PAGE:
Where girls have two children at sweet 16

In a school in Narok county, where six pupils dropped out of school after becoming pregnant this year, cases of young girls becoming teen mothers is the norm rather than the exception

Soila (not her real name) a Class Seven pupil at Olokuseroi Primary School walks with difficulty, her head bowed in defeat.

She is supposed to be in class, but she is not.  At 17 years, she is five months pregnant, with her second child.

“When I first got pregnant I knew it would land me in trouble, especially with my parents who had so much hope in me. But I also knew that I wasn’t the first one to drop out of school because of falling pregnant. I knew I would go back to school after giving birth,” she says.

Less than two years later, she got pregnant again and now has dropped out of school. What hurts her most is that her hope of becoming a teacher  is slowly dissipitating into thin air. Soila is  now a statistic of teenage pregnancy in Narok county.

Recently, news about Olokuseroi Primary School, in Narok county, hit the headlines after six girls dropped out of  school after becoming pregnant.  The county holds the inglorious record for  having the most cases of teenage pregnancies with more than 46 per cent of girls dropping out of school after becoming teen mums, according to Kenya’s Demographic Health Survey 2014.  This means 23 out of 50 girls in the area  get children when they are young.

According to the World Health Organisation (WHO), an adolescent/teenager is any person between the age of 10 and 19 years.

It is a phase that many ought to enjoy; yet teenagers across the country are faced with many challenges, with teenage pregnancies being one of the bottlenecks in their lives. There are a number of ramifications coming from this menace, with the pregnant girls dropping out  of school, getting into early marriages, having unsafe abortions and increased risk of maternal deaths.

“These cases have become  normal. Each day we get reports on teenagers dropping out of school after falling pregnant. Despite efforts to turn the tide, there seems to be no change,” says Elizabeth Kutara,  from the children’s office in Narok county.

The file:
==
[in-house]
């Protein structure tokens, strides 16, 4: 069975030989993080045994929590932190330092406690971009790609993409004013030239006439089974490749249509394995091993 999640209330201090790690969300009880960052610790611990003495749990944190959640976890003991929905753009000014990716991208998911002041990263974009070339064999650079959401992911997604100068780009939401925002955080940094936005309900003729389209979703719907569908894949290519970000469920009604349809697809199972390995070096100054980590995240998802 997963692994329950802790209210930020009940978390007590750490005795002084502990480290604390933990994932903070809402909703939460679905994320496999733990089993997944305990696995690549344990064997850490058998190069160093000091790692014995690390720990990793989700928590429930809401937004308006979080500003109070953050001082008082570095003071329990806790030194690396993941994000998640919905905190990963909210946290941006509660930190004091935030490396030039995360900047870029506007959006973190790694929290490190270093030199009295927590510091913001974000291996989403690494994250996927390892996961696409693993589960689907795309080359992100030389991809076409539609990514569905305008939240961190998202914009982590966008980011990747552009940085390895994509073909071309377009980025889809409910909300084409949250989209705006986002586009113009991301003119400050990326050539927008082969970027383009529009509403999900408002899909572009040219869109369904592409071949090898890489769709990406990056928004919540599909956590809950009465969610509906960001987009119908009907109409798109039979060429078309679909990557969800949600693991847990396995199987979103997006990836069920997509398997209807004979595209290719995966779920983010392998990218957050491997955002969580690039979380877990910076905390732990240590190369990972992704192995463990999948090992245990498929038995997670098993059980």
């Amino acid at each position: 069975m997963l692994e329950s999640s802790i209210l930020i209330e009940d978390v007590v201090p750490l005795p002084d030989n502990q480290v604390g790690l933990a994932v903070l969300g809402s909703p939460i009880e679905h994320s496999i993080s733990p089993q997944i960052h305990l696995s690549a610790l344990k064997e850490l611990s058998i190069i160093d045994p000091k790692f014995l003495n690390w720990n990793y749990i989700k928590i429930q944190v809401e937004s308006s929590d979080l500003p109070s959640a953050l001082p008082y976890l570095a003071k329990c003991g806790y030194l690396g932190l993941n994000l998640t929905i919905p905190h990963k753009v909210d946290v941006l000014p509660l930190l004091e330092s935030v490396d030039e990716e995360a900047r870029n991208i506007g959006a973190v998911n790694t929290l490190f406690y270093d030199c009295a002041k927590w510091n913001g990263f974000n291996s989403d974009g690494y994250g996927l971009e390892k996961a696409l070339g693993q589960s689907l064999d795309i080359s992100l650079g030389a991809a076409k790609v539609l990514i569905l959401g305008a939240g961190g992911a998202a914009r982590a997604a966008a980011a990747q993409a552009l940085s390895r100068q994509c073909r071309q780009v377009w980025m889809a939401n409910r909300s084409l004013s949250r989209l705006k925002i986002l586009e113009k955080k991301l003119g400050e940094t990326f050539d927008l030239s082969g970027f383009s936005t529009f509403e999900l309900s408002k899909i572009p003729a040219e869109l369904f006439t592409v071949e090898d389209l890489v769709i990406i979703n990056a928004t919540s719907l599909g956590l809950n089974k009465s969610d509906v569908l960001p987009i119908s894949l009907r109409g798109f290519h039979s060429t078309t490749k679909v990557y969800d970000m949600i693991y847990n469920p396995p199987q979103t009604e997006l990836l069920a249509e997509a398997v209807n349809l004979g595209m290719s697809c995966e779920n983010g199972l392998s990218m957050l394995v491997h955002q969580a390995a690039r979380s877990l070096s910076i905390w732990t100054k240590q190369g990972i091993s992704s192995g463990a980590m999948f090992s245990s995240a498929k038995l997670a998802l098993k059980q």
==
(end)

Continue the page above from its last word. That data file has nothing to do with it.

She says most of the times many of these cases go unreported with locals preferring to deal with the issue through kangaroo courts.

“We are lucky to have a good working relationship with the police, as we normally hand over our cases to them,” she says.

Olokuseroi Primary School’s case gained prominence after the headteacher, George Ngadi and the area chief wrote a letter to the authorities asking for intervention.

One of the teachers from the school who sought to speak on condition of anonymity reveals that part of the problem is that the school starting age in the region is as late as 10 years old.

“ When you have a Class Six pupil who is 16 years, it is harder to deal with her than a 12-year-old. Again, even if we try to teach them about sex education,  the topic is a taboo in the community,” he reveals.

While teenagers are having unprotected sex, the finger of blame is shifting on parents.

One of the pointers of the The National Adolescent Sexual and Reproductive Health policy (2015) is recognition of the critical role parents, guardians and communities play in protecting adolescents from engaging in sex at an early age.

One parent (whose children attends the same school) says the issue is swept under the carpet in the region, with people preferring to pretend that it is not happening rather than confront the problem head-on.

“This problem has been here for decades and I don’t think we are going to put off the fire any time soon. It is like a web that connects everyone in the community, from the parents, authorities to the children themselves. When we saw what the headmaster did, we knew there was going to be backlash from the community,” he says.

True to his words, Ngandi faced some backlash for his decision to report the matter. The locals ganged up against him, demanding he be transferred to a different school.

“You see down here, people want those cases to be swept under the carpet. A while ago, my brother had the same problem when his daughter who was impregnated by a boda boda guy. He was asked to tone down, but he was reluctant. The girl was in Form Two. Now a few months ago, his son was caught up in the same scandal and now he is not sure what to do,” says the parent who requested anonymity.

When a girl becomes pregnant, she is likely to stop going to school and gets married to an old man.

“ Old men use this as their justification to get a few new blankets, beer and some honey as they married them off. But there is an emerging trend nowadays, as they run away because they do not want to be married off. They settle in towns and do odd jobs, some working in bars and such places. I know a few from this area,” says the parent who requested anonymity.

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